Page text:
African American Students’ Perceptions of the Values of Basic Physical Education Activity Programs at Historically Black Colleges and Universities

in Journal of Teaching in Physical Education
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  • 1 Bowling Green state University
  • 2 Southern University
  • 3 Paul Quinn College
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The present investigation examined how African American students rated the values of the basic instructional physical education activity program at two historically Black colleges and universities (HBCUs) based on a 24-item questionnaire. Descriptive data indicated that the students rated keeping in good health and physical condition as the most important value. A principal component factor analysis with varimax rotation revealed five underlying factors that appeared related to (a) physical self-efficacy, (b) a commitment to lifelong participation, (c) health-related physical fitness, (d) health/aesthetic benefits, and (e) social benefits. Physical self-efficacy appeared to be the most significant, accounting for the largest portion of the explained variance. African American female students placed more emphasis on health/aesthetic benefits, and African American male students placed emphasis on the social benefits. Overall, results of the present investigation generally appeared consistent with findings of earlier studies conducted at predominantly white Colleges and universities.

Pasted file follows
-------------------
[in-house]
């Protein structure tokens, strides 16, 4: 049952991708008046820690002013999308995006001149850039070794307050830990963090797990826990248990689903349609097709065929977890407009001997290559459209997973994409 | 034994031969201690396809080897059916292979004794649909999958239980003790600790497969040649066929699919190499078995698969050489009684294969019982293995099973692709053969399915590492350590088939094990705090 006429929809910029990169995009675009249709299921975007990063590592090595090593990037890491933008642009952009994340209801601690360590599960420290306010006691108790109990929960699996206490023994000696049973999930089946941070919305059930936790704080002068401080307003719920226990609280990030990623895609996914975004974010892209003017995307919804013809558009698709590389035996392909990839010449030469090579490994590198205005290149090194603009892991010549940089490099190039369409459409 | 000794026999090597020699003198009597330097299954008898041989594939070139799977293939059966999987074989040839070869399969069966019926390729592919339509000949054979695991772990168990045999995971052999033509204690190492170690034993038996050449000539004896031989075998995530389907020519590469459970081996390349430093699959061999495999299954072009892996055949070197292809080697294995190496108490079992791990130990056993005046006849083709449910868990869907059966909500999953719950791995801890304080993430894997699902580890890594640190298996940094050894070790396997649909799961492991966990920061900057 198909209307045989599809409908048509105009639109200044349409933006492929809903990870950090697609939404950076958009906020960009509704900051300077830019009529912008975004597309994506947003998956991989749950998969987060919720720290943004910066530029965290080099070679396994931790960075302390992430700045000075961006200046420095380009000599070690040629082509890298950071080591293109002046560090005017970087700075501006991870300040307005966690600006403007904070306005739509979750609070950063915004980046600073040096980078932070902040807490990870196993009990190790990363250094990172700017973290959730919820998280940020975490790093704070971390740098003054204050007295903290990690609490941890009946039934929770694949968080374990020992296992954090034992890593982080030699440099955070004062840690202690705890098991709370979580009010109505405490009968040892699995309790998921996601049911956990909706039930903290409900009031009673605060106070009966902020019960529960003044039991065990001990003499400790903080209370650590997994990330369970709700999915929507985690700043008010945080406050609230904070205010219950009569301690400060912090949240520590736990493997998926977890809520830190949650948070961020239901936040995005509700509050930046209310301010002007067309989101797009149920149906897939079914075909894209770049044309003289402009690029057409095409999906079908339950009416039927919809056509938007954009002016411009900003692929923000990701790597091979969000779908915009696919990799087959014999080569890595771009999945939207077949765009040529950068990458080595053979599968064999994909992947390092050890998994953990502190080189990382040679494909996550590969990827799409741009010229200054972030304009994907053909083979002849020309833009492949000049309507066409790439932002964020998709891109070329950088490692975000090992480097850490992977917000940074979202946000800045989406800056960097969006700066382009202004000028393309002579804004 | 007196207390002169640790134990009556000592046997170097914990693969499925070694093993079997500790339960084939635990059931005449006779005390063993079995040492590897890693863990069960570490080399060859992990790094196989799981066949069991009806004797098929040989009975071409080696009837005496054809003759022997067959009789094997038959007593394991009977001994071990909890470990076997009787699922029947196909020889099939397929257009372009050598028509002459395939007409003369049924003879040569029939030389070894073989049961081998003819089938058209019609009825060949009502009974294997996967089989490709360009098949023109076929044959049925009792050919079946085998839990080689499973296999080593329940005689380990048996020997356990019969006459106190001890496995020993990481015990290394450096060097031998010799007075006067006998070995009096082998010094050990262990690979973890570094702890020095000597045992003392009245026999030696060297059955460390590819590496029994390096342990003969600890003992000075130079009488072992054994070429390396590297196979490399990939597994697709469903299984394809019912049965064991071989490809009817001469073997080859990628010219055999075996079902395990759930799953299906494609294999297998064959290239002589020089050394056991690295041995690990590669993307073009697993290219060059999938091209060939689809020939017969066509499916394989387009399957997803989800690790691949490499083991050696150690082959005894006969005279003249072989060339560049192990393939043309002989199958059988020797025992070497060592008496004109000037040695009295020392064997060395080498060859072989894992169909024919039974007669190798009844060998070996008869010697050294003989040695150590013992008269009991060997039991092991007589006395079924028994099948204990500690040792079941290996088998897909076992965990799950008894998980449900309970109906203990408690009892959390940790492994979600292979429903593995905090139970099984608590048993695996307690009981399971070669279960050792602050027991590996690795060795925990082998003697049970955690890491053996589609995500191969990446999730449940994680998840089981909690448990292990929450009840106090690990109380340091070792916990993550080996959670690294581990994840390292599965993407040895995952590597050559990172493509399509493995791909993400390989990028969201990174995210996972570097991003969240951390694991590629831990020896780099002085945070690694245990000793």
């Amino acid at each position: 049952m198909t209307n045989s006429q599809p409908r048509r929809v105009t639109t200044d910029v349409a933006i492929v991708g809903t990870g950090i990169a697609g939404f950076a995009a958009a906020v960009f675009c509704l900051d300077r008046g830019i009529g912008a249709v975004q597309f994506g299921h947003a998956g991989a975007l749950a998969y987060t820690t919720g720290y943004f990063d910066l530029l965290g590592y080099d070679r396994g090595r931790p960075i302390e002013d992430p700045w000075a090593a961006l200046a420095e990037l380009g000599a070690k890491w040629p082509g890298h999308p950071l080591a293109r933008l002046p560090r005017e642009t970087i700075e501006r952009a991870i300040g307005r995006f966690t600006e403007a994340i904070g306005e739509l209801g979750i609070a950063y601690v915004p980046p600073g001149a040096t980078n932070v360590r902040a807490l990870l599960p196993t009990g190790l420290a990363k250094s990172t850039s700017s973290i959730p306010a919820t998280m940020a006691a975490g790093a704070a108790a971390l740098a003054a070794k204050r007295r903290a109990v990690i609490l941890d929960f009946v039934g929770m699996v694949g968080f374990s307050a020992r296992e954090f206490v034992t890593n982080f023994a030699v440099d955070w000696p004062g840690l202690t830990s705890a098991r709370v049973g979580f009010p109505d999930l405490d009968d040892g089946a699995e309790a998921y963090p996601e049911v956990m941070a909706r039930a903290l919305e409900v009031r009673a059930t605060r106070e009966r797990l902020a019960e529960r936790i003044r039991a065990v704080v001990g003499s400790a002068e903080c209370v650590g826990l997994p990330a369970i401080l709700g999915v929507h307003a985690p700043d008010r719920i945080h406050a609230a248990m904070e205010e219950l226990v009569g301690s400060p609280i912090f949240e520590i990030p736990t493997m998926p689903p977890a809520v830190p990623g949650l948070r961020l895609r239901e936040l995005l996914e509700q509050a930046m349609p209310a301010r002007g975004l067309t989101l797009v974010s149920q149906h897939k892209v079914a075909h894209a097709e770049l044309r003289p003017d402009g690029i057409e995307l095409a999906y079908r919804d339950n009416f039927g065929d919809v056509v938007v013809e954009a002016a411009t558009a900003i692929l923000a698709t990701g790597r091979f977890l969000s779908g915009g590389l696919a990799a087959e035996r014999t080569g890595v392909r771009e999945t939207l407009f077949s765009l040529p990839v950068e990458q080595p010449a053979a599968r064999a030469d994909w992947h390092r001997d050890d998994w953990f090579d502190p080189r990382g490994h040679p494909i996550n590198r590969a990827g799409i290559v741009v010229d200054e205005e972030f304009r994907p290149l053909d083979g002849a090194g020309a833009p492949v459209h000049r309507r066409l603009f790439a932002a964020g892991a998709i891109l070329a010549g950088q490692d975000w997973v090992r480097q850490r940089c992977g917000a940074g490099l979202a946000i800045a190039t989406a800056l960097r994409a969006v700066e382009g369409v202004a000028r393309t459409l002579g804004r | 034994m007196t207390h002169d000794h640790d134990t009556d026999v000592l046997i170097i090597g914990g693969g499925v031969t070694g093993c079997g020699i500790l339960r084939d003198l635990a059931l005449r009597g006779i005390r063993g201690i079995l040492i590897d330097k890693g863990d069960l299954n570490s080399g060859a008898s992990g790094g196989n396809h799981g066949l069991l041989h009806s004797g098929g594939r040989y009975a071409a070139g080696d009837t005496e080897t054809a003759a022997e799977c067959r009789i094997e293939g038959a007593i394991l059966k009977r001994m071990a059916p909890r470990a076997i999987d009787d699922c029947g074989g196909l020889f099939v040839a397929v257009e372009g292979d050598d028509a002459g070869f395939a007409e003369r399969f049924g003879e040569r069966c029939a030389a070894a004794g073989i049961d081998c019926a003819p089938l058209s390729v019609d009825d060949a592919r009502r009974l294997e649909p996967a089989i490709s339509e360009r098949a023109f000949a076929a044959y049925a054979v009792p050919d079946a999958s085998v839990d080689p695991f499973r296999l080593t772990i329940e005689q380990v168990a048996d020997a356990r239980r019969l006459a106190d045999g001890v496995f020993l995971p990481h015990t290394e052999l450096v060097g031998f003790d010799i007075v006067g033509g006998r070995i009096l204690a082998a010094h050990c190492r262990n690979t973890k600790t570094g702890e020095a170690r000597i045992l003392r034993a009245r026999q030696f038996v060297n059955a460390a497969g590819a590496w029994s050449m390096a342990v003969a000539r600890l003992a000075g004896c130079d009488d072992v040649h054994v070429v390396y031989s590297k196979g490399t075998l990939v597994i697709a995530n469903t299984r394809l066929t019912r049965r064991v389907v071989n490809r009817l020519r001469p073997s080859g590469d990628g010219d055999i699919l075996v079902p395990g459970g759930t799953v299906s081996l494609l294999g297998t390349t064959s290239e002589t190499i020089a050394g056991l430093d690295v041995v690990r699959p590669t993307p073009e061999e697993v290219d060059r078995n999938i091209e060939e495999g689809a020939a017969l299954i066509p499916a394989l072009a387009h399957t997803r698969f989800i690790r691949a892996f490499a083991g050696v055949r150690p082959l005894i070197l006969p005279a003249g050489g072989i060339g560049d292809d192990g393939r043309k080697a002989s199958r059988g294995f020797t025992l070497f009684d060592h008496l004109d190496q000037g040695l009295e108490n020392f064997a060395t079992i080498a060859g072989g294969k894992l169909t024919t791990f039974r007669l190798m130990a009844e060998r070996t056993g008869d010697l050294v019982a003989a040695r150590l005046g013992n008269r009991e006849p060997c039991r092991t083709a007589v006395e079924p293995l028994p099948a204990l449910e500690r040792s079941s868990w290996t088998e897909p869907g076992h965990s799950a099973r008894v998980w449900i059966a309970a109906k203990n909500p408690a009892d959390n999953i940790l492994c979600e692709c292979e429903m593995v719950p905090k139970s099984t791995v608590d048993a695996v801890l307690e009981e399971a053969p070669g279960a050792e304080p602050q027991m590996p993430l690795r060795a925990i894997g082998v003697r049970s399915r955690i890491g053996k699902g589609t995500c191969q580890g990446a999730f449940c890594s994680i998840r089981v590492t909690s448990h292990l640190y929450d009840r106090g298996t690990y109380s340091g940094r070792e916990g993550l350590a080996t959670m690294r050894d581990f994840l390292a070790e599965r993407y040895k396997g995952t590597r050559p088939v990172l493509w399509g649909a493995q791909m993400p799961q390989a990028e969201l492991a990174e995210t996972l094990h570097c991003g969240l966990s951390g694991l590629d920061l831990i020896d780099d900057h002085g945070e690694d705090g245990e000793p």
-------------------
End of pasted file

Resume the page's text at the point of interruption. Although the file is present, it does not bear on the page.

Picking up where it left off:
Jerome Quarterman is with the School of HPER at Bowling Green State University, Bowling Green, OH 43402. Geraldine Harris is with the Department of Physical Education, Recreation and Health at Southern University, Baton Rouge, LA 70813. Rose M. Chew is with the Department of Health and Physical Education at Paul Quinn College, Dallas, TX 75241.

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